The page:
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A collaboration between the Physics and Cardiovascular Medicine Departments at Oxford University has developed a low-cost, hand-held device to help detect signs of cardiovascular and other diseases, which is now being tested in clinical studies.

The handheld device developed by the team for monitoring cardiovascular disease symptoms.

Cardiovascular diseases (CVDs) involve disorders of the heart and blood vessels and are the leading causes of death world-wide. In the UK, nearly 170,000 people die of CVDs each year, accounting for a quarter of all deaths and costing the country £9 billion in direct healthcare expenditure (see the British Heart Foundation factsheet).

A key tool for both research and treatment of CVDs are methods to measure changes to the network of blood vessels connecting the heart with organs and tissues in the body. Although such changes are detectable through medical imaging, current methods are expensive and require specialist knowledge to operate. Furthermore, the smallest vessels are not visible to methods such as Magnetic Resonance Imaging.

The team had developed a prototype device which could capture in vivo images of human blood vessels in the upper ear. The low-cost handheld device was constructed from inexpensive components and used a web interface to view and annotate images.

ESPRC IAA Technology funding, awarded in 2021, enabled the team to greatly improve the performance and capabilities of the early device. This included upgrades to the imaging sensor to increase image contrast, and the addition of a user-controllable focus and a redesign of the optics to reduce imaging aberrations, all of which have increased the sensitivity and performance of the device. Improvements were also made to the clamp mechanism and user handling, guided by the experience of the clinicians trialling the device, so that the needs of real end-users could be considered.

A patent was filed for the device in 2021 with Dr Bentine and Dr Lapidaire listed as inventors. Since then, the device has undergone further development and testing through studies funded by the British Heart Foundation, with further funding secured for future trials through awards from the MRC and Oxford University’s MLSTF awards (MR/X50273X/1).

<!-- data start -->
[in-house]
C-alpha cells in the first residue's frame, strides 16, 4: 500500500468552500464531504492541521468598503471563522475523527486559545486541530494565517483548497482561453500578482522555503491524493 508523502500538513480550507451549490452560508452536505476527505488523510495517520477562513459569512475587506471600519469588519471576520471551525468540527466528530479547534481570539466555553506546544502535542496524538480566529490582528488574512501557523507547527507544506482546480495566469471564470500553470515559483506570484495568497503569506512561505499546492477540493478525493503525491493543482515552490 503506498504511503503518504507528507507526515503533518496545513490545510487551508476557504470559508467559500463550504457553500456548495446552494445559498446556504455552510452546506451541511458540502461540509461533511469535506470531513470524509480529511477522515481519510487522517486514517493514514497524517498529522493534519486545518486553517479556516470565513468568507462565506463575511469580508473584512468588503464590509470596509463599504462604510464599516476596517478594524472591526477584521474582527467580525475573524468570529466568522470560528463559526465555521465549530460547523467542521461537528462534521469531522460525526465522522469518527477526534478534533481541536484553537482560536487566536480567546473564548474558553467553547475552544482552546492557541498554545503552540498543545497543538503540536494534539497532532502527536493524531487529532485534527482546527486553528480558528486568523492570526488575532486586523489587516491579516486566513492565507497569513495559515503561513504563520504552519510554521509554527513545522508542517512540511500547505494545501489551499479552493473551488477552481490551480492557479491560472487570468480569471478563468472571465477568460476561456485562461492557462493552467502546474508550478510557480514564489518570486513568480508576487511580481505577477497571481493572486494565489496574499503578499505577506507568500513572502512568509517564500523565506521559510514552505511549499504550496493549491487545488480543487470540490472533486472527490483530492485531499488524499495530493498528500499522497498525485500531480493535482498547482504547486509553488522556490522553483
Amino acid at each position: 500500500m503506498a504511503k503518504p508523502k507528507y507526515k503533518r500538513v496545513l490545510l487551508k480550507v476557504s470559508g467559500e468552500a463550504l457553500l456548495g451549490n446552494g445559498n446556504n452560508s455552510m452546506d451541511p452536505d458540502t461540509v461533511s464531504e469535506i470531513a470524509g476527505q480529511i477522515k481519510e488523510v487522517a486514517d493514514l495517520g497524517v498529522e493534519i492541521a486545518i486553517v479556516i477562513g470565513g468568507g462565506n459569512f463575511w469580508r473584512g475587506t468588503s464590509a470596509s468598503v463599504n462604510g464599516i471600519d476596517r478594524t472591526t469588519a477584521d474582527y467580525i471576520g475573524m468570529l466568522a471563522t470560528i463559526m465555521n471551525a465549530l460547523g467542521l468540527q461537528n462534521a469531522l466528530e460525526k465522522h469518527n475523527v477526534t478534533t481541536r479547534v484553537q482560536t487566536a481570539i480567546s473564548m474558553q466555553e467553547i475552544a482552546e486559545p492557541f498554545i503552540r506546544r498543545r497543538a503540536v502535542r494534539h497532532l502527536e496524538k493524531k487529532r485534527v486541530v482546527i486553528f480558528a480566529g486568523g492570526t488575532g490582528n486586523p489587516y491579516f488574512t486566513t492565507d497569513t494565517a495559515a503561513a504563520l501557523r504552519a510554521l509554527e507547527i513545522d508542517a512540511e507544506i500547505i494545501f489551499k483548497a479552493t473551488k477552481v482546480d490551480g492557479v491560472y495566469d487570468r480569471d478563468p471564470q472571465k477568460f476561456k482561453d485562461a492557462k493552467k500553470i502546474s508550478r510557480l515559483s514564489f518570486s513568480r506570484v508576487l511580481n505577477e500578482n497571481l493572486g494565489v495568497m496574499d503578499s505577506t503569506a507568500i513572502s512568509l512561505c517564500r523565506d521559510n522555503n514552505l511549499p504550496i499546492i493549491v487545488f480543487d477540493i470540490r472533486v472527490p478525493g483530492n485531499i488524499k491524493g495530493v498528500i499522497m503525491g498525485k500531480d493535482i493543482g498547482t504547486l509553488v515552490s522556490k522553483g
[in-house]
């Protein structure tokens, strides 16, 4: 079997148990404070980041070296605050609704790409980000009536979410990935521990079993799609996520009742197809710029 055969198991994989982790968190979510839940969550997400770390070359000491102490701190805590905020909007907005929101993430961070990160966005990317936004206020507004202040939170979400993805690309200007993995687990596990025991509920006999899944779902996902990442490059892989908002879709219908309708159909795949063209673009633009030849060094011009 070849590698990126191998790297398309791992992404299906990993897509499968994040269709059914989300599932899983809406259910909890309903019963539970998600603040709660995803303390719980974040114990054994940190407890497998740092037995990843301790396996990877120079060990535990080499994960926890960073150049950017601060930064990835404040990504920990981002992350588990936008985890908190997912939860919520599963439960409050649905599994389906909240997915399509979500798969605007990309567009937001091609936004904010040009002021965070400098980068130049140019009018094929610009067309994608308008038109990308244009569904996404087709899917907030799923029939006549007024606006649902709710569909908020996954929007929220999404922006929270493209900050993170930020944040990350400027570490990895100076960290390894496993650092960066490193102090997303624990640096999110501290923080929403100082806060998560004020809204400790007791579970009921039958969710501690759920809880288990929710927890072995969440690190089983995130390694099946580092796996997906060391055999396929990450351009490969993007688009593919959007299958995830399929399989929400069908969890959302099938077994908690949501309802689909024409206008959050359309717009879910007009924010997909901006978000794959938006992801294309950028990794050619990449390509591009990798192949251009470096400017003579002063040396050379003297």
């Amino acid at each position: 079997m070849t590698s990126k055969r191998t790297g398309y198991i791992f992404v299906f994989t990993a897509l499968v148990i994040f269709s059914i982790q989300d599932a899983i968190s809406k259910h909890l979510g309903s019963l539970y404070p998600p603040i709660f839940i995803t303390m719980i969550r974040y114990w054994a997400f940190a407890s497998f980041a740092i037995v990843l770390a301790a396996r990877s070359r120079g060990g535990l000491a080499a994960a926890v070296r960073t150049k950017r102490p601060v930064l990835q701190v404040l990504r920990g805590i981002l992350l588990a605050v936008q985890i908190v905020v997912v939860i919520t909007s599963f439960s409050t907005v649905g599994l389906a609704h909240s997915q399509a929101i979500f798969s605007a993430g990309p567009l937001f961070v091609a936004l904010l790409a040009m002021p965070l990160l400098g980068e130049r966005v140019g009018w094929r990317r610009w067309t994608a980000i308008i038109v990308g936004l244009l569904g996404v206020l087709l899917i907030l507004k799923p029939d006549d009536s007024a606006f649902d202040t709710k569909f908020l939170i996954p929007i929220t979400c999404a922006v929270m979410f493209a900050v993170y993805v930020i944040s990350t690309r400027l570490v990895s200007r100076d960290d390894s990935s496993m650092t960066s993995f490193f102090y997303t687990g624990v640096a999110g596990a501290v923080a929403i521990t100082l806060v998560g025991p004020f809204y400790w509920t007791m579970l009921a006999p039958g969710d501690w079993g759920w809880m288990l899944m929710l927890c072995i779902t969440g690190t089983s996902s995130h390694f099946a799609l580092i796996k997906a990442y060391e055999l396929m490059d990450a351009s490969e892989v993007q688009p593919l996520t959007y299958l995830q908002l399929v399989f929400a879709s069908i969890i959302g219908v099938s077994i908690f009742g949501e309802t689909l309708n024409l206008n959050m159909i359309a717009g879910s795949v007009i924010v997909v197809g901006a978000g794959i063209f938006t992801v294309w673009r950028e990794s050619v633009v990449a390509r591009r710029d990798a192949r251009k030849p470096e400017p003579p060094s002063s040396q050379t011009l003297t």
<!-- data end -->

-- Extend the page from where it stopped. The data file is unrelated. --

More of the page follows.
Dr Bentine is now working full-time funded by a Royal Academy of Engineering Enterprise Fellowship to develop a university spin-out, in collaboration with Dr Lapidaire, that will commercialise the technology. The team is also exploring future applications for the device in the diagnosis and monitoring of hypertensive pregnancies and pre-eclampsia.

Dr Bentine comments: ‘IAA funding was crucial in allowing all this to happen. Although the potential impact of the device is huge, it was difficult to access resources from the usual funders in Physics or Life Sciences, as the underpinning science is already well understood but a prototype of the device had not yet been proven through clinical studies. This IAA money provided a way to exploit a well-understood physical concept to produce a new tool and was essential in allowing us to develop its performance to a Technology Readiness Level where human studies on a larger scale are possible.’

Bentine continues: ‘Detecting small vessel lesions and atherosclerosis and enabling monitoring of the disease early will help treat cardiovascular disease before major events such as heart attacks or strokes have occurred. This should impact the way we diagnose and treat cardiovascular disease, shifting the diagnosis and intervention to earlier in the disease process, which is both cheaper and more effective at reducing morbidity and saving lives than action at a later stage.

‘Affordability has been a driving principle in the design of our device and our ultimate goal is to develop a low-cost tool for medical diagnosis and monitoring, which will allow earlier diagnosis and more effective and efficient treatment, particularly in low-resource contexts. The portability of our hand-held device means it can also be used in contexts where people are unable to travel to larger facilities, again allowing more equitable access to diagnosis and treatment for cardiovascular disease.’

Further information

Dr Elliot Bentine holds a Royal Academy of Engineering Enterprise Fellowship at the Department of Physics

Dr Winok Lapidaire is a postdoctoral fellow at the Radcliffe Department of Medicine and is a Junior Research Fellow at St Hilda’s College

AuRa (Auricle Raman Imaging Tool) was Funded by EPSRC Impact Acceleration Account (Technology Fund)